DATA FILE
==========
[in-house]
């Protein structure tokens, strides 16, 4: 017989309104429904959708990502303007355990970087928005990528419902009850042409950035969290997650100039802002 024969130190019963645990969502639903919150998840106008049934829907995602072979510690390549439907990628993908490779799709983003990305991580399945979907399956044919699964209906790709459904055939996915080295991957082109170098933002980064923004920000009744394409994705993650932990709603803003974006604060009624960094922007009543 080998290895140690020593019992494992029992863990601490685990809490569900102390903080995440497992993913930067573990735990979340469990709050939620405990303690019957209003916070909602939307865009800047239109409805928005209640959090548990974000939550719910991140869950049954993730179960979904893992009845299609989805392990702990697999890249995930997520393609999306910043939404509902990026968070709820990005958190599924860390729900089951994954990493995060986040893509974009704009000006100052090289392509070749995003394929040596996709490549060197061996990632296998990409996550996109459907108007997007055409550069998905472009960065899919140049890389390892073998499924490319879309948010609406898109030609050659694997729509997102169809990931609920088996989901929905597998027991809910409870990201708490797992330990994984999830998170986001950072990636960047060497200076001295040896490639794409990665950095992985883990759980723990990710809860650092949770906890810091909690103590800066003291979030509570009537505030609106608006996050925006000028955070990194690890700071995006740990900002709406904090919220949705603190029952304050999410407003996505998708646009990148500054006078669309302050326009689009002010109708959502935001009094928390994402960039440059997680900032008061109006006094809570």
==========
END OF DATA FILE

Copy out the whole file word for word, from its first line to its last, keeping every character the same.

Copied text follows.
[in-house]
């Protein structure tokens, strides 16, 4: 017989309104429904959708990502303007355990970087928005990528419902009850042409950035969290997650100039802002 024969130190019963645990969502639903919150998840106008049934829907995602072979510690390549439907990628993908490779799709983003990305991580399945979907399956044919699964209906790709459904055939996915080295991957082109170098933002980064923004920000009744394409994705993650932990709603803003974006604060009624960094922007009543 080998290895140690020593019992494992029992863990601490685990809490569900102390903080995440497992993913930067573990735990979340469990709050939620405990303690019957209003916070909602939307865009800047239109409805928005209640959090548990974000939550719910991140869950049954993730179960979904893992009845299609989805392990702990697999890249995930997520393609999306910043939404509902990026968070709820990005958190599924860390729900089951994954990493995060986040893509974009704009000006100052090289392509070749995003394929040596996709490549060197061996990632296998990409996550996109459907108007997007055409550069998905472009960065899919140049890389390892073998499924490319879309948010609406898109030609050659694997729509997102169809990931609920088996989901929905597998027991809910409870990201708490797992330990994984999830998170986001950072990636960047060497200076001295040896490639794409990665950095992985883990759980723990990710809860650092949770906890810091909690103590800066003291979030509570009537505030609106608006996050925006000028955070990194690890700071995006740990900002709406904090919220949705603190029952304050999410407003996505998708646009990148500054006078669309302050326009689009002010109708959502935001009094928390994402960039440059997680900032008061109006006094809570």